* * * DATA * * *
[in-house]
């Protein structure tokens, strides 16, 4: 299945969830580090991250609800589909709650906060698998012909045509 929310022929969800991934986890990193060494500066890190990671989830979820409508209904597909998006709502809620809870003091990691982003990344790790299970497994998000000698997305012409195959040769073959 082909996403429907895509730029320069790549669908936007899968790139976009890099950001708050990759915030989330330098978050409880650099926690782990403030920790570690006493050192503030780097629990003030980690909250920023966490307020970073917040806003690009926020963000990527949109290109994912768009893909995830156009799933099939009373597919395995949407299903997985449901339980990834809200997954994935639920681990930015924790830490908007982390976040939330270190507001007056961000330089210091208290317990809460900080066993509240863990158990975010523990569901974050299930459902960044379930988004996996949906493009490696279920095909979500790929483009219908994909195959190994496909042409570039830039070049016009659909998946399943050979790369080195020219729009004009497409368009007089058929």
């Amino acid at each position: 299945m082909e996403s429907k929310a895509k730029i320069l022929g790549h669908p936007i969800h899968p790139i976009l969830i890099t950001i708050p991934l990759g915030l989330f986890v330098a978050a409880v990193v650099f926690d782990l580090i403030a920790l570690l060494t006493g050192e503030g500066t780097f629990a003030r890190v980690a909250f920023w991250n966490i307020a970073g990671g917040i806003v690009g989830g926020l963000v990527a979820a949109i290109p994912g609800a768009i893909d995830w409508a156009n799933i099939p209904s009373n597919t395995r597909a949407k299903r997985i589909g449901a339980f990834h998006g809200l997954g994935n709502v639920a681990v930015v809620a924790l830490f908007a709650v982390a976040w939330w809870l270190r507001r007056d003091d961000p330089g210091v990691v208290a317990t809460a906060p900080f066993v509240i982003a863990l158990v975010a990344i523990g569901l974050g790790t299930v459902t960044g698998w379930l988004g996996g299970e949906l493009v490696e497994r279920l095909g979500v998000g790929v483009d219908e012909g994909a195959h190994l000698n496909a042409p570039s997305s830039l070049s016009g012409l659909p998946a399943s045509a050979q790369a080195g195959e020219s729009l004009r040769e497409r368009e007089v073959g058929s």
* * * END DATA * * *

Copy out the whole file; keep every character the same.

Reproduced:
[in-house]
């Protein structure tokens, strides 16, 4: 299945969830580090991250609800589909709650906060698998012909045509 929310022929969800991934986890990193060494500066890190990671989830979820409508209904597909998006709502809620809870003091990691982003990344790790299970497994998000000698997305012409195959040769073959 082909996403429907895509730029320069790549669908936007899968790139976009890099950001708050990759915030989330330098978050409880650099926690782990403030920790570690006493050192503030780097629990003030980690909250920023966490307020970073917040806003690009926020963000990527949109290109994912768009893909995830156009799933099939009373597919395995949407299903997985449901339980990834809200997954994935639920681990930015924790830490908007982390976040939330270190507001007056961000330089210091208290317990809460900080066993509240863990158990975010523990569901974050299930459902960044379930988004996996949906493009490696279920095909979500790929483009219908994909195959190994496909042409570039830039070049016009659909998946399943050979790369080195020219729009004009497409368009007089058929």
């Amino acid at each position: 299945m082909e996403s429907k929310a895509k730029i320069l022929g790549h669908p936007i969800h899968p790139i976009l969830i890099t950001i708050p991934l990759g915030l989330f986890v330098a978050a409880v990193v650099f926690d782990l580090i403030a920790l570690l060494t006493g050192e503030g500066t780097f629990a003030r890190v980690a909250f920023w991250n966490i307020a970073g990671g917040i806003v690009g989830g926020l963000v990527a979820a949109i290109p994912g609800a768009i893909d995830w409508a156009n799933i099939p209904s009373n597919t395995r597909a949407k299903r997985i589909g449901a339980f990834h998006g809200l997954g994935n709502v639920a681990v930015v809620a924790l830490f908007a709650v982390a976040w939330w809870l270190r507001r007056d003091d961000p330089g210091v990691v208290a317990t809460a906060p900080f066993v509240i982003a863990l158990v975010a990344i523990g569901l974050g790790t299930v459902t960044g698998w379930l988004g996996g299970e949906l493009v490696e497994r279920l095909g979500v998000g790929v483009d219908e012909g994909a195959h190994l000698n496909a042409p570039s997305s830039l070049s016009g012409l659909p998946a399943s045509a050979q790369a080195g195959e020219s729009l004009r040769e497409r368009e007089v073959g058929s």